Home World Book Review

Home World by Bonnie Milani Book Review

Discovering a new indie author with incredible, mind-blowing talent doesn’t happen every day, but when it happens – the seasoned reader wants to whoop with joy and shout it out to the world.  I have that lovin’ feeling right now. Indie Author Bonnie Milani has put it all out on the line with her debut novel Home World.  She showcases an incredible command of the English language coupled with the dense and sophisticated matters that make hardcore science fiction oh-so-appealing.  Home World is a ‘should-be-Hugo-and-Nebula-winner’, one to astound the toughest of critics – and one that any scifi aficionado should not miss.  In other words:  Holy <censored>, this undiscovered gem is good.  Promontory Press | August, 2013 | Kindle Edition | 496pp

Set far into a war-ravaged future, Earth is now ‘Home World’ to a variety of off-world human species. Genetic splicing and the introduction of various animal DNA strands, as well as engineering for specific purposes, had created a number of genetically different humanoids who now live on various planets.  But they all consider Earth to be Home World, the place of origination.  The wars were over – tentatively – and now Earth exists as a glorified tourist destination, overseen by the Van Buren monarchy from Hawaii.

Jezekiah Van Buren is next in line for the throne, a duty and obligation that he does not want.  For many years he had been on the Outer Rim, trying to find a way to encourage a trade treaty between Earth and the Lupans – an aggressive species of humans with dog-like traits.  The last war with them is why Earth lay in ruin, and why Earth’s commonwealth ranks the lowest in economic gain.  Moreover, it seemed that some of his relatives had been all too eager to create another war with the Lupans and Jezekiah was doing all he could to construct an agreement to protect the people of Earth and better their lives while he was at it. He brings this plan home with him at the beginning of Home World – if he can make it from the docks to the palace without being assassinated by his younger sister Letticia upon arrival.

An assassin is out there but Jezekiah is saved by Kip Marsden, his loyal commander of SecTypes (a genetic designation) in charge of protecting the royal figureheads, and by Keiko Hu – a natural born human with conflicting heritage.  Jezekiah makes it to the palace and meets his noble mother, the high Protector of Earth, for the first time in many years.  His younger sister is being held in seclusion with a charge of treason against her.  Letticia is a tech wiz-kid and spends her paranoid days synced with NetMind, an online virtuosity where mind and worldwide connection meld and where her spying eyes can do the most damage.  Although his sister tried to have him assassinated, and although she infiltrated her mother’s node (high treason), Jezekiah needs her alive for his plan to work.  She receives a stay of execution.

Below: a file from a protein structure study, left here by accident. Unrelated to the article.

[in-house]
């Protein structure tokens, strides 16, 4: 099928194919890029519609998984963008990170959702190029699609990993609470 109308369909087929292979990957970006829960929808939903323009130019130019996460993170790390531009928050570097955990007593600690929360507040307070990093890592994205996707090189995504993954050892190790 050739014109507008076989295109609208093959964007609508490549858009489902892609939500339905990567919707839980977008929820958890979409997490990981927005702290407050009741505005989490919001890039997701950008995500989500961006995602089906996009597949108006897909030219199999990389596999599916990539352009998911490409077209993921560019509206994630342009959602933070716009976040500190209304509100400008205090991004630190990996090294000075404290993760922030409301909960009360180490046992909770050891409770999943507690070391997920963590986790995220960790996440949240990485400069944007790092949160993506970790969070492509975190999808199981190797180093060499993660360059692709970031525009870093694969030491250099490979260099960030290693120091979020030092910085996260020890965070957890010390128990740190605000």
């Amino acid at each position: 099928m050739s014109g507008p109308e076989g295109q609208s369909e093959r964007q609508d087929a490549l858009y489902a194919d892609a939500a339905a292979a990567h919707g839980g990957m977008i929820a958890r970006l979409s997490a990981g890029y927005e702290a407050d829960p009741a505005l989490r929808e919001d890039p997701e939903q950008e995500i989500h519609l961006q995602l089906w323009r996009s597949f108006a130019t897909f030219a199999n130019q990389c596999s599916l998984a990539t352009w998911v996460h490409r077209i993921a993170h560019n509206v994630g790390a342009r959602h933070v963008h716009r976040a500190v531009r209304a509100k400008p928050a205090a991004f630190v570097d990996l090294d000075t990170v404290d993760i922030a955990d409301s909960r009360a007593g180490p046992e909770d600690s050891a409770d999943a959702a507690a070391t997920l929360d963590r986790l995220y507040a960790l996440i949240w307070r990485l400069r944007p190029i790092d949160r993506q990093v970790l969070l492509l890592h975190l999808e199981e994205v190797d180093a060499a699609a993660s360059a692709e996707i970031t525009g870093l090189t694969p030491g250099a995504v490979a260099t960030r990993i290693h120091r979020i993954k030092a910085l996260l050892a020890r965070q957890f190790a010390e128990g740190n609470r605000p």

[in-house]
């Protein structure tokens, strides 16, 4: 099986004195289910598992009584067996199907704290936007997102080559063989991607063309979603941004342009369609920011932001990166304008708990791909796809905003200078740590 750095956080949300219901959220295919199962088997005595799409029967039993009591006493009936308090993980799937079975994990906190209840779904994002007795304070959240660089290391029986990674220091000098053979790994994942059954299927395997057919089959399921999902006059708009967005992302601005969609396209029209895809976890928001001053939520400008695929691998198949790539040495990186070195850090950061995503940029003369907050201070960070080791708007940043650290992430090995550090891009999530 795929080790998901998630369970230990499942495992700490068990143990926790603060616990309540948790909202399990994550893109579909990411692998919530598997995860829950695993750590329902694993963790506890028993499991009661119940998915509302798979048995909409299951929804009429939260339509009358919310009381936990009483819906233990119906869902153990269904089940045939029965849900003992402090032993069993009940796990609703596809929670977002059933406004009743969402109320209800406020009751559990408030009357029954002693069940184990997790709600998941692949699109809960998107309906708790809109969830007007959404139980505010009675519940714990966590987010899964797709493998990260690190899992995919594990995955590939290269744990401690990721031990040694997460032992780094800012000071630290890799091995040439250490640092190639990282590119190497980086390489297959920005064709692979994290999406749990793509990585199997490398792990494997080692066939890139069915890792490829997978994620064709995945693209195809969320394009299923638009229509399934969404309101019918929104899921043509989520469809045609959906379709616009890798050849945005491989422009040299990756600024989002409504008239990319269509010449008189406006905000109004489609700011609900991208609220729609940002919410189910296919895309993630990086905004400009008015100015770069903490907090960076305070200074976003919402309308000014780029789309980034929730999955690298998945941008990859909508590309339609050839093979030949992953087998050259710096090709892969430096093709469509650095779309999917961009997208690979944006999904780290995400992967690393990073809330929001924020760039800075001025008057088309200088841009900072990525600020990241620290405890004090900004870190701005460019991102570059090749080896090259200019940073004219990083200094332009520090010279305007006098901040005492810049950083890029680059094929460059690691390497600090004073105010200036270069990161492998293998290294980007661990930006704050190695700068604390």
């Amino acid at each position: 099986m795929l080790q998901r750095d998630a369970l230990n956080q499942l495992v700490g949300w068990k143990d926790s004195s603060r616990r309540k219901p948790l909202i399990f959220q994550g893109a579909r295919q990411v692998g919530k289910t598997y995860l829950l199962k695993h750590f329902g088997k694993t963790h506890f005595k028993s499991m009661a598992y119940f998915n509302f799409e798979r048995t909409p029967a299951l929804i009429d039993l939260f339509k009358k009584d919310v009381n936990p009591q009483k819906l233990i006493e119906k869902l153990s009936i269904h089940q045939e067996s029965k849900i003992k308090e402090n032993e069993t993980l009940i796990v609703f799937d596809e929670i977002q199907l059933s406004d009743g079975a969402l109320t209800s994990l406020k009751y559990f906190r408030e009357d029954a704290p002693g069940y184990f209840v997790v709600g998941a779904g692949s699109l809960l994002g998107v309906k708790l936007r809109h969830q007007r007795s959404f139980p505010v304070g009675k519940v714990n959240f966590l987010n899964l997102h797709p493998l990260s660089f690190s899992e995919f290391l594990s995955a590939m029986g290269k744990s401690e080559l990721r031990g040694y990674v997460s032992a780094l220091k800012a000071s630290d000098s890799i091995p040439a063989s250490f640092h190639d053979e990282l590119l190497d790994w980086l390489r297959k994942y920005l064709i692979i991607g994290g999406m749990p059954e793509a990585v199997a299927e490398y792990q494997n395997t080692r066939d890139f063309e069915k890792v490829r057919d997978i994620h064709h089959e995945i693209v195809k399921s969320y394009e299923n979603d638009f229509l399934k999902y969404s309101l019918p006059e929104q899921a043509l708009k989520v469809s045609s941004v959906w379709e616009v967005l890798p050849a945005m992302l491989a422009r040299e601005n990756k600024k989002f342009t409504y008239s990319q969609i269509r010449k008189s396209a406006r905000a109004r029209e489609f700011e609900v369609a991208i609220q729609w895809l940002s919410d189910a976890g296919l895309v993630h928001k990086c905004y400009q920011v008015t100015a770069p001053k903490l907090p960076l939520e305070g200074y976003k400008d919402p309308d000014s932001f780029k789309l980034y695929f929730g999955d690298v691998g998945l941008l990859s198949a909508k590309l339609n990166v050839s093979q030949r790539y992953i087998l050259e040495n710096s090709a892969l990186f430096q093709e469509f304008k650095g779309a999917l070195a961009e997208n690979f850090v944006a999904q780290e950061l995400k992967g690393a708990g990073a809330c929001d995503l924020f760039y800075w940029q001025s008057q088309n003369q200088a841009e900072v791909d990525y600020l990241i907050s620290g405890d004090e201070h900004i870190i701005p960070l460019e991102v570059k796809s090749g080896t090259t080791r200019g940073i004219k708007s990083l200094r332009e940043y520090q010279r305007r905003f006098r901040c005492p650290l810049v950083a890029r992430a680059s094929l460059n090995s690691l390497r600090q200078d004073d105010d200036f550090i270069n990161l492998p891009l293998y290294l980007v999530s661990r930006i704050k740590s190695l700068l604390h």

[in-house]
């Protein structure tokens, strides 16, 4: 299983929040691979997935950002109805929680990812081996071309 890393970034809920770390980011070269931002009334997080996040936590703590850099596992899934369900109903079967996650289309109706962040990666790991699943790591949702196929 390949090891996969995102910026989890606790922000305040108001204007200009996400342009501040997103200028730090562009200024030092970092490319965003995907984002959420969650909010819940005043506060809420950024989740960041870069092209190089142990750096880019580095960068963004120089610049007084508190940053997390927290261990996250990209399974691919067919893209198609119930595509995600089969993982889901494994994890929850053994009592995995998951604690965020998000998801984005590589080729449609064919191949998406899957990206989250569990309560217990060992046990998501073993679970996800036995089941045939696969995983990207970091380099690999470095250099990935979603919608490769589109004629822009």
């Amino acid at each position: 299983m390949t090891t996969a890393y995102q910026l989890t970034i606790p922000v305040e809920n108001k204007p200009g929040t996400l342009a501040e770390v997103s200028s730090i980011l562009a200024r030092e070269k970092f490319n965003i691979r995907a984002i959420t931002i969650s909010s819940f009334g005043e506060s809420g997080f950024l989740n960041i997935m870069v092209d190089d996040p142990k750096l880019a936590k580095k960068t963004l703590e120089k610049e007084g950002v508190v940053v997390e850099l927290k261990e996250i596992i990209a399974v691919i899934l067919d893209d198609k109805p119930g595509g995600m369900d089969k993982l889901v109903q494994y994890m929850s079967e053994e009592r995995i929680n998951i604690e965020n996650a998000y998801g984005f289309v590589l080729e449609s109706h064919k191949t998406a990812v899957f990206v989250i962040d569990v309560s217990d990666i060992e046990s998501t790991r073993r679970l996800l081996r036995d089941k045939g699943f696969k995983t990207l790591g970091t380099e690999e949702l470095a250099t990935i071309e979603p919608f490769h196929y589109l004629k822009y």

Meanwhile, the Dogs are on their way.  The princely lupen warlord Strongarm along with his feisty and genetically feline accomplice Kaitin have been invited by Jezekiah to sign the treaty – and they’re early. To seal the deal, Jezekiah needs to get Letticia to agree to a marriage proposal.  It has to happen fast because Strongarm is ready to mate and bind to his betrothed.  And with his species – it’s mate or die.

His mother eventually warms to the idea but major complications ensue.  Letticia balks at the idea of marrying a dog, Strongarm isn’t exactly enchanted with the Van Buren princess either, and the lowly Keiko, a samurai in training, has suddenly ended up as the unlikely focus between two royal, and potentially warring, hearts.  Moreover, different factions surreptitiously take advantage of the situation through exerted control over those involved, making puppets out of the figureheads to get what they want.  It soon evolves into a deadly game of determining loyalties and circumventing NetMind hacks, all while trying to thwart imminent war.

The character development in this novel is simply stunning.  For example, Letticia is absolutely batsh** crazy and she constantly commits ridiculous acts of self-sabotaging rebellion that make the reader cringe with disdain.  But the reason for her constant paranoia which leads to her wayward attempts at self-preservation – well, it almost makes you feel bad for her.  Jezekiah certainly does.  She tries to kill him, and he’s there to pick up the pieces and do his best to make her feel safe, because he’s the good big brother who understands where she’s coming from.  Even though there is a moment of pity – it doesn’t last.  I wanted to see her strung up in shackles at the very least.

Keiko is another glorious achievement.  Her complicated ties to the warring factions of the Ho Tung clan (the ones who thrive on the manufacture and export of Venus Seed – a dangerous drug) and the Samurai (enemy of the Ho Tung) are gradually revealed layer by layer throughout the book.  She’s a Cinderella story. Perceived as a monkey by the rest of the earthbound society who are registered ‘types’ in the system, Keiko is a ghost – a non-type and a non-person, a natural born human, and someone who doesn’t register at all in the system.  To herself – she is a non-person.  And that’s why she is going to endure the samurai trials to finally achieve some sort of registered status, if she survives. That goal becomes the least of her concerns when the choice between two thrones are thrust upon her.